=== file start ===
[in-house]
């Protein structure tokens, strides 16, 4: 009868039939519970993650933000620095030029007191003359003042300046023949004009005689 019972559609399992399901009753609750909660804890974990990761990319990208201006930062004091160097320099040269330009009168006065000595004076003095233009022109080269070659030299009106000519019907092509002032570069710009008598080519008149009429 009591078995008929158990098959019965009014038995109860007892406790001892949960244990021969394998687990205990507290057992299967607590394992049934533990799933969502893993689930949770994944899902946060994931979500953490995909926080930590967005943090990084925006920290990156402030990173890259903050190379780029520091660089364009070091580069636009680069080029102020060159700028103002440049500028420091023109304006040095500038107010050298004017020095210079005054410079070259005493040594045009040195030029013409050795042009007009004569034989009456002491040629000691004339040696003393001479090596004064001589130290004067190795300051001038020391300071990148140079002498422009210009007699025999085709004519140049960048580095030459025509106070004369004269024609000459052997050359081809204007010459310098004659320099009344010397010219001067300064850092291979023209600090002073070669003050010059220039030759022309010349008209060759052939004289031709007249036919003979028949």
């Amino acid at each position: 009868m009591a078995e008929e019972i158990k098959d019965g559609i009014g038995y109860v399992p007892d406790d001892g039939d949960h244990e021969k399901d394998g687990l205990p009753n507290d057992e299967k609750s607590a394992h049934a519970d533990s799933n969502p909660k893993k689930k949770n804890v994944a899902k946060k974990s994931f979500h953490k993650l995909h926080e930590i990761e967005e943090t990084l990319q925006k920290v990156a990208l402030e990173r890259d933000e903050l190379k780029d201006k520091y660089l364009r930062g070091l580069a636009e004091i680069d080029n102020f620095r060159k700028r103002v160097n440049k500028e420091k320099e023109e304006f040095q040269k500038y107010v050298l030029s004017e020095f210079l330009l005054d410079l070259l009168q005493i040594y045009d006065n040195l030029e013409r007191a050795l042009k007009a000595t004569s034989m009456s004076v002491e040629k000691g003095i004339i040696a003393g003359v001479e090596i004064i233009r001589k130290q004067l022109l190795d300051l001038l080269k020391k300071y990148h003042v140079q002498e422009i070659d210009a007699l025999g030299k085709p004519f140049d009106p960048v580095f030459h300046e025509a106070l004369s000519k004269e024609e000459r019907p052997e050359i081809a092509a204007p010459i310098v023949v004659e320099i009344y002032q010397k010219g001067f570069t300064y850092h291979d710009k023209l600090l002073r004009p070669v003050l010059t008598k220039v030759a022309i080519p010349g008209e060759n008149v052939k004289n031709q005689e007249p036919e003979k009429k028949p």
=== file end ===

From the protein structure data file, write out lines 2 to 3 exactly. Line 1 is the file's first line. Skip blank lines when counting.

């Protein structure tokens, strides 16, 4: 009868039939519970993650933000620095030029007191003359003042300046023949004009005689 019972559609399992399901009753609750909660804890974990990761990319990208201006930062004091160097320099040269330009009168006065000595004076003095233009022109080269070659030299009106000519019907092509002032570069710009008598080519008149009429 009591078995008929158990098959019965009014038995109860007892406790001892949960244990021969394998687990205990507290057992299967607590394992049934533990799933969502893993689930949770994944899902946060994931979500953490995909926080930590967005943090990084925006920290990156402030990173890259903050190379780029520091660089364009070091580069636009680069080029102020060159700028103002440049500028420091023109304006040095500038107010050298004017020095210079005054410079070259005493040594045009040195030029013409050795042009007009004569034989009456002491040629000691004339040696003393001479090596004064001589130290004067190795300051001038020391300071990148140079002498422009210009007699025999085709004519140049960048580095030459025509106070004369004269024609000459052997050359081809204007010459310098004659320099009344010397010219001067300064850092291979023209600090002073070669003050010059220039030759022309010349008209060759052939004289031709007249036919003979028949």
């Amino acid at each position: 009868m009591a078995e008929e019972i158990k098959d019965g559609i009014g038995y109860v399992p007892d406790d001892g039939d949960h244990e021969k399901d394998g687990l205990p009753n507290d057992e299967k609750s607590a394992h049934a519970d533990s799933n969502p909660k893993k689930k949770n804890v994944a899902k946060k974990s994931f979500h953490k993650l995909h926080e930590i990761e967005e943090t990084l990319q925006k920290v990156a990208l402030e990173r890259d933000e903050l190379k780029d201006k520091y660089l364009r930062g070091l580069a636009e004091i680069d080029n102020f620095r060159k700028r103002v160097n440049k500028e420091k320099e023109e304006f040095q040269k500038y107010v050298l030029s004017e020095f210079l330009l005054d410079l070259l009168q005493i040594y045009d006065n040195l030029e013409r007191a050795l042009k007009a000595t004569s034989m009456s004076v002491e040629k000691g003095i004339i040696a003393g003359v001479e090596i004064i233009r001589k130290q004067l022109l190795d300051l001038l080269k020391k300071y990148h003042v140079q002498e422009i070659d210009a007699l025999g030299k085709p004519f140049d009106p960048v580095f030459h300046e025509a106070l004369s000519k004269e024609e000459r019907p052997e050359i081809a092509a204007p010459i310098v023949v004659e320099i009344y002032q010397k010219g001067f570069t300064y850092h291979d710009k023209l600090l002073r004009p070669v003050l010059t008598k220039v030759a022309i080519p010349g008209e060759n008149v052939k004289n031709q005689e007249p036919e003979k009429k028949p």